"When it comes to green living, the Germans are light years ahead of us Brits. Slowly, like toddlers being dragged to the doctor, the UK is moving towards more energy- efficient homes, while Germany swallowed its medicine long ago. The latter has fabulous incentives for green home improvements, to say nothing of its support for renewables. Compare this to grubby old Blighty, where millions don't even have decent insulation.
But this means we can learn a lot from the German experience of what it's like to live in an eco-friendly building. So once we ‘power down' our homes and sort out energy leakage, what next?
One issue that has emerged in Germany is the effect on human well-being of the buildings we live in. They even have a term for the study of it, Bau-biologie or building biology. Ironically, its roots lie in the improved efficiency of modern construction - as homes become more airtight, they deny their inhabitants fresh air and increase exposure to toxins in the building's fabric. Such thinking has been used to explain the emergence of Sick Building Syndrome, various allergenic reactions and recent increases in asthma and respiratory diseases.
The result is to emphasise ‘healthy' construction, a home that is good for you as well as the environment. ‘The movement towards healthy building started about 30 years ago in Germany,' says Oliver Rehm, managing director of design-build company Baufritz.
It is safe to say the public has some appreciation of potential problems from humidity, harmful chemicals and lack of fresh air. In the UK, there is also a growing awareness of chemical pollutants that might find their way into the home - from harmful gases in paint known as volatile organic compounds (VOCs), to flame retardants in furnishings.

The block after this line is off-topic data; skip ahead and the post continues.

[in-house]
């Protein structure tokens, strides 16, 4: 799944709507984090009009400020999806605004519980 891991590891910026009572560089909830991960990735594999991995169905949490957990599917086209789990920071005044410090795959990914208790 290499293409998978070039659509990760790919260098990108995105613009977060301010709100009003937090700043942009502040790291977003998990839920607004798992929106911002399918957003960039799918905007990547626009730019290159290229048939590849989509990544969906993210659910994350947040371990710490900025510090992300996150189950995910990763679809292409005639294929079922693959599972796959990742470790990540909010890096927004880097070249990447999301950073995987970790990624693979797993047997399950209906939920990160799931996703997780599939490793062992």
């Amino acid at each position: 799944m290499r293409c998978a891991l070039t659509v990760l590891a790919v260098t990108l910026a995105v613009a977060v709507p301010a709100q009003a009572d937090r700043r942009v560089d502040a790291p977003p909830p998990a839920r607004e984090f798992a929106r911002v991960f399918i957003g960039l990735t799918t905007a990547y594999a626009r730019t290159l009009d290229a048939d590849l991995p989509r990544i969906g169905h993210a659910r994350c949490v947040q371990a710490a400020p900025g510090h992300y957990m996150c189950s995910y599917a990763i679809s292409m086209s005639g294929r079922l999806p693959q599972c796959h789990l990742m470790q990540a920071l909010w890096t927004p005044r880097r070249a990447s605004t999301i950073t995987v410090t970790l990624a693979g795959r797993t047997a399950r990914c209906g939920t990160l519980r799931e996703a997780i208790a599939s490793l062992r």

Baufritz's answer to humidity, toxins and lack of oxygen is to design homes with a breathable skin, a modern equivalent to dealing with moisture that stretches back centuries, and mechanically controlled windows that open and close according to the internal air quality, or a central ventilation system.
Rehm talks of the human body being affected by ‘electrostress' from overhead telegraph cables, mobile phone masts, power stations, digital telephones, wireless networks, electricity cables, microwave ovens and so on. As a result, Baufritz fits a ‘XUND-E plate' to the outside of its buildings, comprising thin layers of carbon on a natural gypsum board. This, says Baufritz, cuts out up to 99 per cent of all high-frequency radiation and low-frequency static emissions. Inside meanwhile, great care is placed on the siting of electrical circuits, avoiding sleeping areas, for example, in order to reduce exposure to potential harm.
The Building Research Establishment (BRE) says it is keen to do more research into the idea of a healthy home - after all, we spend much of our time inside our homes - and that it is not aware of any body of information on the subject. To this end, the Prince's Foundation is currently building a state-of-the-art house from natural materials at the BRE's Innovation Park near Watford, the site for a handful of show homes demonstrating the latest ideas in sustainable living. ‘Research will examine the impact of natural materials on air quality, on allergy resistance and on general sense of well-being,' says the BRE. "
If you have been to see the natural house at the BRE's Innovation Park near Watford, please let us know your thoughts.